Sharon Stone recalls terrifying moment on ‘Saturday Night Live’ stage

Sharon Stone recently appeared on Dana Carvey and David Spade’s “Fly On The Wall” podcast to discuss her experience hosting “Saturday Night Live” back in April 1992, shortly after the release of her blockbuster film “Basic Instinct.” Stone recalled a terrifying moment when protestors stormed the stage during the live taping, causing chaos and disruption.

Stone remembered feeling “terrified” as protestors charged the stage, and she credited “SNL” creator Lorne Michaels for personally saving her life by intervening and handling the situation. She described the security personnel freezing in response to the unexpected chaos, and Michaels taking charge to ensure her safety.

Reflecting on the intense experience, Stone shared how the protestors were upset with her due to her work as an AIDS activist, which was misunderstood at the time. She expressed the fear and vulnerability she felt during the live show, admitting that she had blacked out for half of the performance.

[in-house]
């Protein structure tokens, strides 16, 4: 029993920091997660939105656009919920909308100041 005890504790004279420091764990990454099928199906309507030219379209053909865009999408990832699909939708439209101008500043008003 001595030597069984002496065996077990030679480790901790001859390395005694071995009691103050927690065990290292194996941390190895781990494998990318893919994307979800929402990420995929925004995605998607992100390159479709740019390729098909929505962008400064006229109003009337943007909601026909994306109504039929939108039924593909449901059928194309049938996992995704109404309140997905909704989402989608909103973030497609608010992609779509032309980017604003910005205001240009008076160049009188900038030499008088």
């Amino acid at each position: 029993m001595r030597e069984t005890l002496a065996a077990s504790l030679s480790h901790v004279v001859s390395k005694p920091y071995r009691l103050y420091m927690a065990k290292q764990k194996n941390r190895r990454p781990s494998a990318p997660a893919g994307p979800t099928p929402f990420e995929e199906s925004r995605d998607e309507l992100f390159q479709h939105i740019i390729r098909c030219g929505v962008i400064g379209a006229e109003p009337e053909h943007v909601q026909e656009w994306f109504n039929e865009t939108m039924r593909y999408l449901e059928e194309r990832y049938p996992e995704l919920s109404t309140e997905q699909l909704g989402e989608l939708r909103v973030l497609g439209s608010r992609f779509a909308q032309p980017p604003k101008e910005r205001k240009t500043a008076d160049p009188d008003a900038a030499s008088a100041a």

Despite the challenges and disruptions, Stone emphasized her commitment to her advocacy work and the importance of informed conversations. She highlighted the audience’s different demeanor at the time and the physical demands of the show, recalling the intense pressure of making quick costume changes while running through the audience.

During the podcast, Dana Carvey acknowledged Stone’s resilience and good sportsmanship during the challenging circumstances, noting that the comedy sketches performed with Stone in 1992 would be considered highly controversial today.

The conversation also touched on a controversial sketch titled “Airport Security Sketch,” highlighting the changing cultural and comedic standards over the years.


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